If you’ve overstayed your welcome, the campground’s management will likely ask you to leave or prohibit you from extending your stay. Many campgrounds limit how long you can visit a park to ensure other campers have an opportunity to camp. Stay limits also help them avoid campers setting up permanent residences on a site and creating a less-than-appealing environment for other campers.

Don’t get offended if the management tells you to leave when your reservation expires. There’s typically logical reasoning behind a campground asking you to leave. It may be inconvenient, but it’s often in the best interest of the management to enforce stay limits, especially if you’re not behaving yourself or causing issues for the campground.

Pro Tip: Save money by using these Best Boondocking Apps and Websites for Amazing Free Camping.

Can You Live Long Term in State Parks?

Most state parks have strict stay limits for camping. Typically, the only individuals who live long-term in state parks are employees like camp hosts and park rangers. However, some state parks allow long-term stays. If you’re hoping to stay for a few weeks or more, you’ll want to inquire with the state park regarding their policies for long-term stays.

Friends enjoying a picnic in front of RV at campground
Some campgrounds allow full-time RVers to stay year-round.

Can You Live Year Round in a Campground?

It is possible to live year-round in many campgrounds. However, that’s not always the case. Stay limits often vary by location and can change due to the season. Some places reduce stay limits considerably during the busiest times of the year and are more generous during the off-season. 

And while living year-round in a campground might sound like an eternal vacation to some, it comes with its unique challenges and considerations. While many campgrounds offer long-term stays, not all are equipped for year-round habitation due to seasonal weather constraints, limited amenities, or zoning regulations. Those who choose this lifestyle often embrace a minimalist and adaptable mindset, finding joy in the ever-changing scenery and close-knit camping community.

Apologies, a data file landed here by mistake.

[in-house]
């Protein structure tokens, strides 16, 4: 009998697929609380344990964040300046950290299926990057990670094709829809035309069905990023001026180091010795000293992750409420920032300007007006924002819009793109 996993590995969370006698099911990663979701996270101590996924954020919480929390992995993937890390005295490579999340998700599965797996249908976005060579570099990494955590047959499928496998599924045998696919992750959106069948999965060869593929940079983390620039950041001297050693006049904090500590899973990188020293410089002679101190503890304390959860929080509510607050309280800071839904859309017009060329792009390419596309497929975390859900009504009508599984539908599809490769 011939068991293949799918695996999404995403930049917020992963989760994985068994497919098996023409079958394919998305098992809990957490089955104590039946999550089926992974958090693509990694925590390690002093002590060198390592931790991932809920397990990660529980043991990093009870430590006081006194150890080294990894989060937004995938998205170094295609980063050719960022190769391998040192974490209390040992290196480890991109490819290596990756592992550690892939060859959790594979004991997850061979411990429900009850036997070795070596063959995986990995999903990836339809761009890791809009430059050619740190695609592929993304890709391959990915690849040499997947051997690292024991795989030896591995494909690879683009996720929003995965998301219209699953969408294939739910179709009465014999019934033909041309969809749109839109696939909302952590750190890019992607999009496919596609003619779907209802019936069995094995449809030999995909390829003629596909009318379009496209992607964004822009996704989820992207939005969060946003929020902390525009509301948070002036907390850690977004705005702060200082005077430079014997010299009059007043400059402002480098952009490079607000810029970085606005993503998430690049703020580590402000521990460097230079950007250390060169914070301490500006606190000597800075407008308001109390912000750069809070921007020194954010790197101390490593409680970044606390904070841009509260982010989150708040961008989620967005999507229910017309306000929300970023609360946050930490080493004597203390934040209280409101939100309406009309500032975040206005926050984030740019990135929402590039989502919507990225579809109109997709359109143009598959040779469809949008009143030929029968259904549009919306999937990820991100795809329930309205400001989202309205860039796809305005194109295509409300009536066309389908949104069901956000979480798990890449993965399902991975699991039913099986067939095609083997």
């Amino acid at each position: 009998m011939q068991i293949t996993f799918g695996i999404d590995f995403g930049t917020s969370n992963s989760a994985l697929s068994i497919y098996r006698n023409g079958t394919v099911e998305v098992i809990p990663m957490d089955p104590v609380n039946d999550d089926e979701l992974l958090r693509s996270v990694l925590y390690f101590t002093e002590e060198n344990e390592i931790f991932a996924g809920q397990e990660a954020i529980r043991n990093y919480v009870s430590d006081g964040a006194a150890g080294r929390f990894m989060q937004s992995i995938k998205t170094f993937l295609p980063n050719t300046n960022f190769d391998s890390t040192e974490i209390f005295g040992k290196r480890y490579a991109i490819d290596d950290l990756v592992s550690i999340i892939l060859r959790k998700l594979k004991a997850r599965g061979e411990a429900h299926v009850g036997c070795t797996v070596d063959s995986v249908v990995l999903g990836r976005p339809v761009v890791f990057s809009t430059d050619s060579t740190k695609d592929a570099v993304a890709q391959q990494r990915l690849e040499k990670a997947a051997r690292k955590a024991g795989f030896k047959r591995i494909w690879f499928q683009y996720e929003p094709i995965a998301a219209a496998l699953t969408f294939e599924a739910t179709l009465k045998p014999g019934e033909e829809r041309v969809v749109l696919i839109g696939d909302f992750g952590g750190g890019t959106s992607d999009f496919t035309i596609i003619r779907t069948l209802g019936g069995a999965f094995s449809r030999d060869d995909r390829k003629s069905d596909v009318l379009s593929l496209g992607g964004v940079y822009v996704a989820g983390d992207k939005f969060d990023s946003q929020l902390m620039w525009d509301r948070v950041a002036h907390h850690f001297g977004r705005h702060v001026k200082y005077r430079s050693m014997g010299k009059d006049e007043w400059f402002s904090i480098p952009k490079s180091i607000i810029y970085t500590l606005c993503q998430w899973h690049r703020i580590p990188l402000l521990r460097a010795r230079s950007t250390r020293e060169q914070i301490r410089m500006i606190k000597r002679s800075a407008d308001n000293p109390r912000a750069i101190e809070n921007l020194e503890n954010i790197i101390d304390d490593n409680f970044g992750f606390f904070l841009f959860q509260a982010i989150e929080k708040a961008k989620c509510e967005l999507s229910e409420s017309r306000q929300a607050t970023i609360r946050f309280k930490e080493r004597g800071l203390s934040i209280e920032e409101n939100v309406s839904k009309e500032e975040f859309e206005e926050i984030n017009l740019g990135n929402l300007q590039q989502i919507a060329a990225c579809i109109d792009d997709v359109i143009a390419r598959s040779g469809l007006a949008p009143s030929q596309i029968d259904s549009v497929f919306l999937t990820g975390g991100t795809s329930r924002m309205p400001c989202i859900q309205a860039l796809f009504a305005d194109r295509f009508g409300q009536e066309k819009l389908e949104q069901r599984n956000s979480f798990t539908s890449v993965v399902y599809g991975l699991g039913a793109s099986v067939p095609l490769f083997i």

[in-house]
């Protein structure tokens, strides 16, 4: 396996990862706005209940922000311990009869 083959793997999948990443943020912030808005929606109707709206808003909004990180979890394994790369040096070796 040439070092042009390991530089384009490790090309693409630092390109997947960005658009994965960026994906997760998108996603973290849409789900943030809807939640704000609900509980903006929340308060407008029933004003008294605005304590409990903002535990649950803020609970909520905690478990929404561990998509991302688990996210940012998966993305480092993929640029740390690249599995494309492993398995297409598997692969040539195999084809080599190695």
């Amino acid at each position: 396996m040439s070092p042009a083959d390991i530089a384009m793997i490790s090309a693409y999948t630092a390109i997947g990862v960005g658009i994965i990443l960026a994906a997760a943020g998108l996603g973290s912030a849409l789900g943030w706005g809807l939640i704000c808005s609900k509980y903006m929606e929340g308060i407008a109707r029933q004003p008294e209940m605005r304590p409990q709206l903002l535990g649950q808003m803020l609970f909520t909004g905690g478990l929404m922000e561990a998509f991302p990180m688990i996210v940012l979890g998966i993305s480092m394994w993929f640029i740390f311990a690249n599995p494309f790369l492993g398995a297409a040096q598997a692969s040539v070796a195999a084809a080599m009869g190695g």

However, it’s essential to research and plan adequately, considering factors like access to necessities, weather preparedness, and campground rules to ensure a comfortable and sustainable living experience. We have many articles to help you lengthen your camp stays and ease into RV Living.

Pro Tip: For a more permanent solution, learn more about Destination Trailers: Differences Between Park Model RVs And Towables.

Don’t Overstay Your Welcome

The last thing you want to do when RVing is to overstay your welcome. If you’re not attracting attention to yourself or causing any issues, the campground may not mind you staying as long as you need. However, if you’re causing problems and being a pain for the staff, they may ask you to leave prematurely. Treat employees and your fellow campers with respect, and you’ll likely never have any issues with overstaying your welcome.

What’s the longest time you ever stayed in a campground? Tell us in the comments!

Become A Mortons On The Move Insider

Join 15,000+ other adventurers to receive educating, entertaining, and inspiring articles about RV Travel Destinations, RV Gear, and Off-Grid Living to jump-start your adventures today!

Also, join our Mortons on the Move Community discussion over on our Discord Server!

About Cait Morton

Co-Founder, Logistics Queen, Business & Content Manager, and Animal Lover

An Upper Peninsula of Michigan native (aka a Yooper), Caitlin is the organization, big-picture, and content strategy queen of our operation. She keeps everything orderly and on track.

With a background in Business Management, she supports and helps channel Tom’s technical prowess into the helpful content our readers and viewers expect. That’s not to say you won’t find her turning wrenches and talking shop – RV life is a team effort. She keeps the business and the blog moving forward with a variety of topics and resources for our audience.

Believe it or not, she is rather camera shy, though she co-hosts the Mortons’ personal videos and The RVers TV show.

Caitlin’s passion lies in outdoor recreation and with animals. Some of her favorite things to do are hiking, biking, and getting out on the water via kayak, SUP, or boat.

She also loves the RV life due to the fact that you can bring your pets along. Sharing information about safely recreating outdoors with your whole family – pets included! – is very important to her. Because of this, Caitlin spearheaded the launch of HypePets in 2023.

About Us

Sharing is caring!

Lisa Arthur

Sunday 13th of August 2023

I've traveled all over the USA while my late husband was contract working. Have also done work workkamping and loved it! Twice! Am currently living fulltime in my 5th wheel on a lake. I became a "member" so can stay for years. I DID bring many plants, bird feeders, bird houses, yard decor and seating over from my last house. Perfectly fine for this private owned/member owned campground. I got lucky.

Robyn & Don

Sunday 13th of August 2023

Just 3 months and it was just enough time. Seen everything in the area, hiked and biked the desert. Next place will be 4 months and right now we will be 5 months staying. Doing RV maintenance and in for shocks but it is cool with the owners to stay this long and work on the RV. We've used the time to visit friends and plan our next journey.